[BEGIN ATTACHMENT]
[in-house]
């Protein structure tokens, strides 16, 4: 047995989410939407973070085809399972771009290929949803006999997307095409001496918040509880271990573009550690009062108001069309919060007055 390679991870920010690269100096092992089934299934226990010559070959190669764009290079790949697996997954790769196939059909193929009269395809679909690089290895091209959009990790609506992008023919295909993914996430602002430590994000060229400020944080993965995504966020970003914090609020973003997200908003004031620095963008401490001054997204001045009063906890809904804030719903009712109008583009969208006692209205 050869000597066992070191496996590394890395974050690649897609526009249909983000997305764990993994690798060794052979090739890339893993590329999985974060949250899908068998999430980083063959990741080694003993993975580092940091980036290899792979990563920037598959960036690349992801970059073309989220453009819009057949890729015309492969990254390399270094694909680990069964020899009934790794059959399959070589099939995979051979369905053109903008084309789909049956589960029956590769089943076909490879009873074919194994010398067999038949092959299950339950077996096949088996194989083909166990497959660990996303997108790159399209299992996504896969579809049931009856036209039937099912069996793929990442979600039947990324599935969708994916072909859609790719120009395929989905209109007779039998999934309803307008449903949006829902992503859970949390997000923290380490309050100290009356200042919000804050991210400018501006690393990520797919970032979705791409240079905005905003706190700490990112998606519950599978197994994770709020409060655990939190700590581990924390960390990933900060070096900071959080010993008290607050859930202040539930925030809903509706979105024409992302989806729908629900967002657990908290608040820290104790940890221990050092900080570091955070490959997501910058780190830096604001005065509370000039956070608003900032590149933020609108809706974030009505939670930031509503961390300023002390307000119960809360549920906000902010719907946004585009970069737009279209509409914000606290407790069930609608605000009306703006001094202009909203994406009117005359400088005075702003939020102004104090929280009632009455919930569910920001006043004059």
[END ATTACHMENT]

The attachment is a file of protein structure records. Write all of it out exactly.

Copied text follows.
[in-house]
């Protein structure tokens, strides 16, 4: 047995989410939407973070085809399972771009290929949803006999997307095409001496918040509880271990573009550690009062108001069309919060007055 390679991870920010690269100096092992089934299934226990010559070959190669764009290079790949697996997954790769196939059909193929009269395809679909690089290895091209959009990790609506992008023919295909993914996430602002430590994000060229400020944080993965995504966020970003914090609020973003997200908003004031620095963008401490001054997204001045009063906890809904804030719903009712109008583009969208006692209205 050869000597066992070191496996590394890395974050690649897609526009249909983000997305764990993994690798060794052979090739890339893993590329999985974060949250899908068998999430980083063959990741080694003993993975580092940091980036290899792979990563920037598959960036690349992801970059073309989220453009819009057949890729015309492969990254390399270094694909680990069964020899009934790794059959399959070589099939995979051979369905053109903008084309789909049956589960029956590769089943076909490879009873074919194994010398067999038949092959299950339950077996096949088996194989083909166990497959660990996303997108790159399209299992996504896969579809049931009856036209039937099912069996793929990442979600039947990324599935969708994916072909859609790719120009395929989905209109007779039998999934309803307008449903949006829902992503859970949390997000923290380490309050100290009356200042919000804050991210400018501006690393990520797919970032979705791409240079905005905003706190700490990112998606519950599978197994994770709020409060655990939190700590581990924390960390990933900060070096900071959080010993008290607050859930202040539930925030809903509706979105024409992302989806729908629900967002657990908290608040820290104790940890221990050092900080570091955070490959997501910058780190830096604001005065509370000039956070608003900032590149933020609108809706974030009505939670930031509503961390300023002390307000119960809360549920906000902010719907946004585009970069737009279209509409914000606290407790069930609608605000009306703006001094202009909203994406009117005359400088005075702003939020102004104090929280009632009455919930569910920001006043004059």